What are the literary and stylistic devices used in the last forty lines of "The Tell-Tale Heart" and their effect on the reader?

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mwestwood eNotes educator| Certified Educator

As a master of the short story, Edgar Allan Poe skillfully employs several stylistic devices in "The Tell-Tale Heart."

In a literary critique that can be found in the eNotes study guide to the story, the author notes the effect of Poe's style:

The subjectivism of this story, the confusion of the line between reader and character within the narrative and the use of language support the claim that Poe prefigures and indeed develops many of the tropes usually associated with more recent fiction.

In the last five paragraphs (assuming these are the forty lines used in reference), the police knock on the narrator's door, having been sent to search the premises. The first of these paragraphs has the repetition of the subject pronoun I. That the speaker begins these sentences with himself as the subject indicates his arrogance and his attitude of superiority. He is confident that the police will not suspect him of any wrongdoing. Also, the repetitive use of the same subject speeds the reading of this paragraph, thus contributing to the heightened emotion—"the wild audacity of my perfect triumph," as the narrator describes his crime.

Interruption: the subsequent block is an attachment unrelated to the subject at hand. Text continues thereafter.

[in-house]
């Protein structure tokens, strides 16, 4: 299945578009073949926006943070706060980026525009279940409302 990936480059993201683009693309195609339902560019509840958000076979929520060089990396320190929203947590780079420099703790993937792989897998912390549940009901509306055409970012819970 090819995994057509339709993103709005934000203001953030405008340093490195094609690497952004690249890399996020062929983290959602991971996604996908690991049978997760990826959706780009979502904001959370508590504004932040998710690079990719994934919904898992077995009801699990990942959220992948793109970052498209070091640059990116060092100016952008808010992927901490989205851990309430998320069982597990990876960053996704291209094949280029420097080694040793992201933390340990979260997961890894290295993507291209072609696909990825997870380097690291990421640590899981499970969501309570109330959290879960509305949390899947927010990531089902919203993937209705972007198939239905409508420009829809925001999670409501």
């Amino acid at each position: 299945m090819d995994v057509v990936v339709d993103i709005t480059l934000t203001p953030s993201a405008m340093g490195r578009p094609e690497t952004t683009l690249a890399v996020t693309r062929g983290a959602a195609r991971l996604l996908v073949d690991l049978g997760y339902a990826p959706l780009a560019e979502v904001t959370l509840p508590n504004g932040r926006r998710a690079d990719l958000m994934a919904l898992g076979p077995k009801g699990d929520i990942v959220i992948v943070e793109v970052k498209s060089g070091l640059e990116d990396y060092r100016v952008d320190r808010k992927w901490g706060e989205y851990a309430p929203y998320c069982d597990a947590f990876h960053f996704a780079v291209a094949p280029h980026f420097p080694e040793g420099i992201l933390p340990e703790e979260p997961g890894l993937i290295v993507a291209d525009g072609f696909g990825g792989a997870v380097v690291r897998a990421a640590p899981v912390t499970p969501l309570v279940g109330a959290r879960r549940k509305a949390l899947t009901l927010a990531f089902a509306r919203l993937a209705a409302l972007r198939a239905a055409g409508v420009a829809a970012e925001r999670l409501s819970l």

Again in the next paragraph, there is the staccato pace of the previous one with shortened sentences having no connecting words between them. These short sentences promote the impression that the narrator is very agitated, as they generate a tense mood. Further, the repetition of such words as distinct/distinctness, and ringing and chatted, which are also onomatopoeic, suggest that the narrator is becoming more mentally disturbed by a sound that he hears. Clearly, the pace and tone of these paragraphs generate suspense in the reader. This repetition of words continues in the following paragraphs, and the lines move swiftly with Poe's use of alliteration, such as the repetition of /s/—"I swore! I swung . . . sitting"—and /l/—"louder—louder—louder!" The repetition of short exclamatory sentences heightens the emotional intensity of the sentences as well. And, as the speaker becomes more and more agitated, his sentences are reduced to two or three words. At this point, the reader anticipates a climactic moment. And yet, the reader is surprised by the narrator's sudden confession.